CEO compensation and Jamaican demands for reparations: two sides of the same coin
David Cameron’s visit to Jamaica last week led to vociferous demands for the UK to pay the Caribbean island billions
Um Bongo: a spotlight on modern social and economic behaviour
Readers who either had young children or were children themselves in the 1980s will recall the Um Bongo jingle. The
How do you deal with someone who thinks the Earth is flat?
Imagine you are relaxing at a bar enjoying a drink after a hard day’s work. The person next to you
The national accounts are the new JK Rowling
A potential candidate for the world’s most boring book is the Office for National Statistics’ National Accounts: Sources and Methods.
Why economics can prevent Europe’s refugee crisis from becoming even worse
Emotions are running high over the refugee crisis, with heart-breaking images arousing waves of compassion across Europe. As ever, however, economics
Whatever it is, Corbynomics is not mainstream
A group of economists hit the headlines last week with their claim that Jeremy Corbyn’s policies are supported by mainstream
History shows why robots won’t destroy our jobs
Economics is often described as the dismal science, but it often contains cheerful material. A paper by the leading American
A-levels, culture, and the great regional divide
Last week saw the ritual tears and joy of the announcement of the A level results. An encouraging aspect was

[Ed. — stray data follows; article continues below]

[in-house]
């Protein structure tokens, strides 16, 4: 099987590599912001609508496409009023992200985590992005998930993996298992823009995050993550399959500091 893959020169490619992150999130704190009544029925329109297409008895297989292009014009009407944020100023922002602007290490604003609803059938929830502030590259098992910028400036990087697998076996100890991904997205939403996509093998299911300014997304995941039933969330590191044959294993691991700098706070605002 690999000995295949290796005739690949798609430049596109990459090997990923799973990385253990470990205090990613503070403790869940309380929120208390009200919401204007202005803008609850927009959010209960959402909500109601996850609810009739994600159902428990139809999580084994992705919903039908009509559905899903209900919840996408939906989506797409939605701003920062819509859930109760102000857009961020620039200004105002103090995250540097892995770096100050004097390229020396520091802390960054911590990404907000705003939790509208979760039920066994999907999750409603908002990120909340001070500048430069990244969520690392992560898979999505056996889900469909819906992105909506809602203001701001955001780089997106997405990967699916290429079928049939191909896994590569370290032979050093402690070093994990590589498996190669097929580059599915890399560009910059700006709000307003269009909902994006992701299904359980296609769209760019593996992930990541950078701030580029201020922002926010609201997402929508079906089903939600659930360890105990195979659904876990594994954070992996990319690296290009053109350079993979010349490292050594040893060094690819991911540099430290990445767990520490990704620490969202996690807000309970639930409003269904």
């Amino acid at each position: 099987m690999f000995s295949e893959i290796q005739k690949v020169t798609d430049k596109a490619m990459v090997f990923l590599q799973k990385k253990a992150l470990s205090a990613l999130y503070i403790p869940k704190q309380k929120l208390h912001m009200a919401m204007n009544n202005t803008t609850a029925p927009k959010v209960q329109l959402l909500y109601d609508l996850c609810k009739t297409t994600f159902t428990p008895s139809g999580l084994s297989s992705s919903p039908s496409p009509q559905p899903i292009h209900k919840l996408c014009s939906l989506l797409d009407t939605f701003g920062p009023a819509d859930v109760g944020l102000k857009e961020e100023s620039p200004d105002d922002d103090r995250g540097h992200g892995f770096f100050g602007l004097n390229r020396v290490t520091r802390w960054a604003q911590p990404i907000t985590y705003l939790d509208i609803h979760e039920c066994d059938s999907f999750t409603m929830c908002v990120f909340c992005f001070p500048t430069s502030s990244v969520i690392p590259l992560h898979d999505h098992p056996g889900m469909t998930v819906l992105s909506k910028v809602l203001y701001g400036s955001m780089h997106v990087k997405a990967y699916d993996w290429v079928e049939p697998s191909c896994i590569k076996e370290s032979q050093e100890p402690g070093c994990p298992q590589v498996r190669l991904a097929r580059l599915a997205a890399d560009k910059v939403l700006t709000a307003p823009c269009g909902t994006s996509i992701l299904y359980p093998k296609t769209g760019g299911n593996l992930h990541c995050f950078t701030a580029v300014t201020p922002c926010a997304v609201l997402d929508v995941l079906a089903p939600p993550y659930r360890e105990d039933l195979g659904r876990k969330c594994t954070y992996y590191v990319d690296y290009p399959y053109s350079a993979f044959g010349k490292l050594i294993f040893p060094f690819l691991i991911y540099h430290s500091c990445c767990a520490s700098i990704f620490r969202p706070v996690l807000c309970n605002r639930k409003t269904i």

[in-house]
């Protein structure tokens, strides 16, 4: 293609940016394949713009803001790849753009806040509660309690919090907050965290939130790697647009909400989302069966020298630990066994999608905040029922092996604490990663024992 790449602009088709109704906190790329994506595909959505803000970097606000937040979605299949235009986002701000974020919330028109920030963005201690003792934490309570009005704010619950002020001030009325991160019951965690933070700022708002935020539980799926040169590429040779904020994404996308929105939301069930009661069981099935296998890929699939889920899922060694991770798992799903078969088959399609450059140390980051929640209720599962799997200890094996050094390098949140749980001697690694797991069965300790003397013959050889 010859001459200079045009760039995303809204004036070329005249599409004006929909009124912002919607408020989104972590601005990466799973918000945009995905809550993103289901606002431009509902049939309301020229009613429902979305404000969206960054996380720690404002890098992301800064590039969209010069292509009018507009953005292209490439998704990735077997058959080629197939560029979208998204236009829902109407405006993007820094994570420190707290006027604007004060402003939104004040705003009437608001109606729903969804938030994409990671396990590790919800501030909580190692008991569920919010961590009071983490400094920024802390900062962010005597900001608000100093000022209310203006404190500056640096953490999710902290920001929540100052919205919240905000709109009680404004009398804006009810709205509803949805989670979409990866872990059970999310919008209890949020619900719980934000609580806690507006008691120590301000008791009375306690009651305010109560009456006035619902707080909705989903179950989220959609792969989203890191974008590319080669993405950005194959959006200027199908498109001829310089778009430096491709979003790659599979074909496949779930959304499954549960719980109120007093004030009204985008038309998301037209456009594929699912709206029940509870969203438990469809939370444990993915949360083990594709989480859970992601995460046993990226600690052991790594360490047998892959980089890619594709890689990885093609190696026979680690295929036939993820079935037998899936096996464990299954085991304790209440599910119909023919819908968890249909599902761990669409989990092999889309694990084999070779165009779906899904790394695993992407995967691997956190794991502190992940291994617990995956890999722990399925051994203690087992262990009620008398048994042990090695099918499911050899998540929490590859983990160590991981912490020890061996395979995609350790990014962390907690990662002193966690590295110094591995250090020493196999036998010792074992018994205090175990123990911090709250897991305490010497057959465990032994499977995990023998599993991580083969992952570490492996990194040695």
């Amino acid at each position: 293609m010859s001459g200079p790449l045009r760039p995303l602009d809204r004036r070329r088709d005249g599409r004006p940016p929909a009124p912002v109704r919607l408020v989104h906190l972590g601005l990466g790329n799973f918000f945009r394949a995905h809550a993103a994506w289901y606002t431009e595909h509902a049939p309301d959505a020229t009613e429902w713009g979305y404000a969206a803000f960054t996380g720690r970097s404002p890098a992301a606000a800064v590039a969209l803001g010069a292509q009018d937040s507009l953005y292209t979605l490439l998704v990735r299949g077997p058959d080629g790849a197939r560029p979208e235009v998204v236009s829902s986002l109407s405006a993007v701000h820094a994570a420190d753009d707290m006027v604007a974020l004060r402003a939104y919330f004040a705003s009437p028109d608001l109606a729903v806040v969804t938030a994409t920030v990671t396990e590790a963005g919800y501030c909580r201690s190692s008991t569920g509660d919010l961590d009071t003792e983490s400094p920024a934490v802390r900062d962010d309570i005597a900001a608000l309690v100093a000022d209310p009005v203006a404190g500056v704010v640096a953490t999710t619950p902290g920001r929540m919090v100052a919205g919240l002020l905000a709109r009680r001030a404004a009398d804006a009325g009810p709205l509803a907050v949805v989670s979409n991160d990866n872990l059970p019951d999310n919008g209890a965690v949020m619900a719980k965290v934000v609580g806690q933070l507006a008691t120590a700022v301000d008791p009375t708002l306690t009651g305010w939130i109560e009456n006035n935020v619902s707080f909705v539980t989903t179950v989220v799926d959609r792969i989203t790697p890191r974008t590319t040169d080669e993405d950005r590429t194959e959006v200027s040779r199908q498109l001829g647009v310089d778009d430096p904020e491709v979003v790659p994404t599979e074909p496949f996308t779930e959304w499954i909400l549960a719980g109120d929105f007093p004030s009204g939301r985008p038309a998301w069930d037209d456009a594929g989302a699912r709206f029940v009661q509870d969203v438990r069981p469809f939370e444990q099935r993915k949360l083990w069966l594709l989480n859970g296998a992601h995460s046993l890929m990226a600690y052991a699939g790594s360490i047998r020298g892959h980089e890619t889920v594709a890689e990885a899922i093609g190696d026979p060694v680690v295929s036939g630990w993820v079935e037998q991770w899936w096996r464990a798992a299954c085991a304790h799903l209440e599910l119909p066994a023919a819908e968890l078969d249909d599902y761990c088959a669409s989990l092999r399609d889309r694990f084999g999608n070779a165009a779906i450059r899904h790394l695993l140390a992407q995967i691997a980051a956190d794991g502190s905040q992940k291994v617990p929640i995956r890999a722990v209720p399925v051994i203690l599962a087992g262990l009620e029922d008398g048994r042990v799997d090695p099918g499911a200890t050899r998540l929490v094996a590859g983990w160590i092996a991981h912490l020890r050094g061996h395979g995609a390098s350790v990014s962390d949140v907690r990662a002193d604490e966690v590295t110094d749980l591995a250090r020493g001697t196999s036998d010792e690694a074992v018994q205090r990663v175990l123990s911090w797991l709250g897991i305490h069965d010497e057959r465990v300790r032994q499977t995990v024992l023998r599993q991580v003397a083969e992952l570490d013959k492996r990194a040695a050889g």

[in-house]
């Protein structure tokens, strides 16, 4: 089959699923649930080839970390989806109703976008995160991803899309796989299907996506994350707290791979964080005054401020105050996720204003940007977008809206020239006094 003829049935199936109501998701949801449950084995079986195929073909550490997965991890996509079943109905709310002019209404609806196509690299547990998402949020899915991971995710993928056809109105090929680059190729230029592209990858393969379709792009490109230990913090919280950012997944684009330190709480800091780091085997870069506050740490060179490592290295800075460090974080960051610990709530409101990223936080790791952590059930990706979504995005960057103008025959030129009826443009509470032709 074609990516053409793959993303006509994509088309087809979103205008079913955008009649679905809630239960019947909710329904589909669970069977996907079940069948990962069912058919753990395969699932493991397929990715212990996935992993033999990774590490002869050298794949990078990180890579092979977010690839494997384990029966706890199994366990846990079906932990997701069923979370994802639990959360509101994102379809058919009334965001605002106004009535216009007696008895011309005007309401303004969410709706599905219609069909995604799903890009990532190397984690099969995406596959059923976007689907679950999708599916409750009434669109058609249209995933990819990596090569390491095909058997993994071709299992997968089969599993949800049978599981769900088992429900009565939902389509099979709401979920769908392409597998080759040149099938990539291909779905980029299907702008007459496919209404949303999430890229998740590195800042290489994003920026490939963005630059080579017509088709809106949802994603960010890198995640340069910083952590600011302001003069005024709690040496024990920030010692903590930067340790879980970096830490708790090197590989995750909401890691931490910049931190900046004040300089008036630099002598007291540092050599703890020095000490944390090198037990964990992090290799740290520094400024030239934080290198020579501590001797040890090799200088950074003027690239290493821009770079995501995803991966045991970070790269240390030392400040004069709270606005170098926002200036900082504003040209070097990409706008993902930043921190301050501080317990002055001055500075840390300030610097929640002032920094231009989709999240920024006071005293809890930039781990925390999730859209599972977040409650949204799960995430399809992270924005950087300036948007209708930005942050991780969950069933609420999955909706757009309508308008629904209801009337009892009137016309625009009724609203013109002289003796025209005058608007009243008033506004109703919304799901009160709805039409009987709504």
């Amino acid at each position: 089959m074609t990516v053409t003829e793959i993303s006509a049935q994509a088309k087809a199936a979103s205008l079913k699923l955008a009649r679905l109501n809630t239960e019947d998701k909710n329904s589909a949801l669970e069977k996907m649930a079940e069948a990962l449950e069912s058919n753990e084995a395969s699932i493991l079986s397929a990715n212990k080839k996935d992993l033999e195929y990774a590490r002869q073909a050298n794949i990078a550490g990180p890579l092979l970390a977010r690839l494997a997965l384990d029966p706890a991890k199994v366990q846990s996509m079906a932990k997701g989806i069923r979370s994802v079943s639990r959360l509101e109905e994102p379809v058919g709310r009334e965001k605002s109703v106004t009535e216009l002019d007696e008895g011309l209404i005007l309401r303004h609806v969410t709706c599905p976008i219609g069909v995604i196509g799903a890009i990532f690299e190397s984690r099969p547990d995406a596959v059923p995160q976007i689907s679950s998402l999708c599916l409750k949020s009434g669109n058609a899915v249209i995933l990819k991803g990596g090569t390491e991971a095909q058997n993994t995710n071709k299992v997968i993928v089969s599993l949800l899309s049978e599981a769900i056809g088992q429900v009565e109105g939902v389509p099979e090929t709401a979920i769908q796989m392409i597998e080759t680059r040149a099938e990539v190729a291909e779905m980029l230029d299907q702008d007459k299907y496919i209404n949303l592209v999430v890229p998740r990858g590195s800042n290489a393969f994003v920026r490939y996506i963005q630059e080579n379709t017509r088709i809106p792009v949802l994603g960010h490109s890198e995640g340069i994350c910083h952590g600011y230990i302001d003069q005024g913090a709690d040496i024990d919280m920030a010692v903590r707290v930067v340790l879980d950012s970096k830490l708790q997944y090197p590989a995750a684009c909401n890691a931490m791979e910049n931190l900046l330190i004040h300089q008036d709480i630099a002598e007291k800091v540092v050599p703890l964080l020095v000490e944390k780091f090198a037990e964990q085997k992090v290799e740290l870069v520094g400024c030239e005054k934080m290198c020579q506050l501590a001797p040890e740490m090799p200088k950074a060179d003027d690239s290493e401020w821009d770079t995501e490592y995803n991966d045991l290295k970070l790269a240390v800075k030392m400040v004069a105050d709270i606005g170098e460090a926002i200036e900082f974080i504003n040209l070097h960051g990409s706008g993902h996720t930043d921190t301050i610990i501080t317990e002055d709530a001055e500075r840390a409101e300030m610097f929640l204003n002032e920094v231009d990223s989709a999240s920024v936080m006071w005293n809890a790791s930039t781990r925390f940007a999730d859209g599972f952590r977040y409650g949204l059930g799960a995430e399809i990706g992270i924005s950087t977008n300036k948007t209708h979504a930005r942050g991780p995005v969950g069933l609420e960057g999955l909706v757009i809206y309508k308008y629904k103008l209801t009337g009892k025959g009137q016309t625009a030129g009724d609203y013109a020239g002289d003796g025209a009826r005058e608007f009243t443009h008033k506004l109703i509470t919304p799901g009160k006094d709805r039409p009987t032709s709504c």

Keynesians are wrong: Cutting public spending can boost economic growth
The key aim of George Osborne’s economic policy has been to eliminate the financial deficit of the public sector. The
Response to Cecil the Lion’s death is a sad lesson in the irrationality of public opinion
Alas poor Cecil! Close personal friend of mine, sadly dead now. The catchphrases of the Scottish comedian Bob Doolally capture
Technology is replacing school ties in companies’ battle to keep their employees honest
The activities of the House of Lords are very much in the news at the moment. But the members do
Why cricket is like spam
The holiday season gets into full swing, but a shadow has been cast by the abysmal failure of our boys
Scandinavia provides the evidence for Osborne’s war on welfare
George Osborne’s budget has been met with predictable outrage from the poverty lobby. The cuts to the welfare budget will
Guaranteed bank deposits and the market for lemons
One aspect of the Greek crisis which will affect many readers is the reduction in the amount of cash in
Child poverty is thankfully not rising – but the archaic definition needs to go
David Cameron is feeling the heat. This is not just a consequence of the sudden dramatic rise in London temperatures.
Who plays better poker? Cameron, Sturgeon or Varoufakis?
The gracious Palladian architecture of Edinburgh has often led the city to be described as the Athens of the North.
Supply side success is a cure for the drug of deficit finance
George Osborne’s plan to run financial surpluses and use them to pay off government debt has been met with the
Banks, cancer and Stephen Hawking
Massive fines for banks, gross misbehaviour, huge bonuses for failure, bailouts at vast expense to the taxpayer: it’s little wonder
FIFA, corruption and economic growth
The FIFA arrests have dominated both front and sports pages. We must await the outcomes of the trials before pronouncing
Markets are good, but we need clear signals
Perhaps the most enjoyable aspect of the general election result is the abuse which is now being heaped on the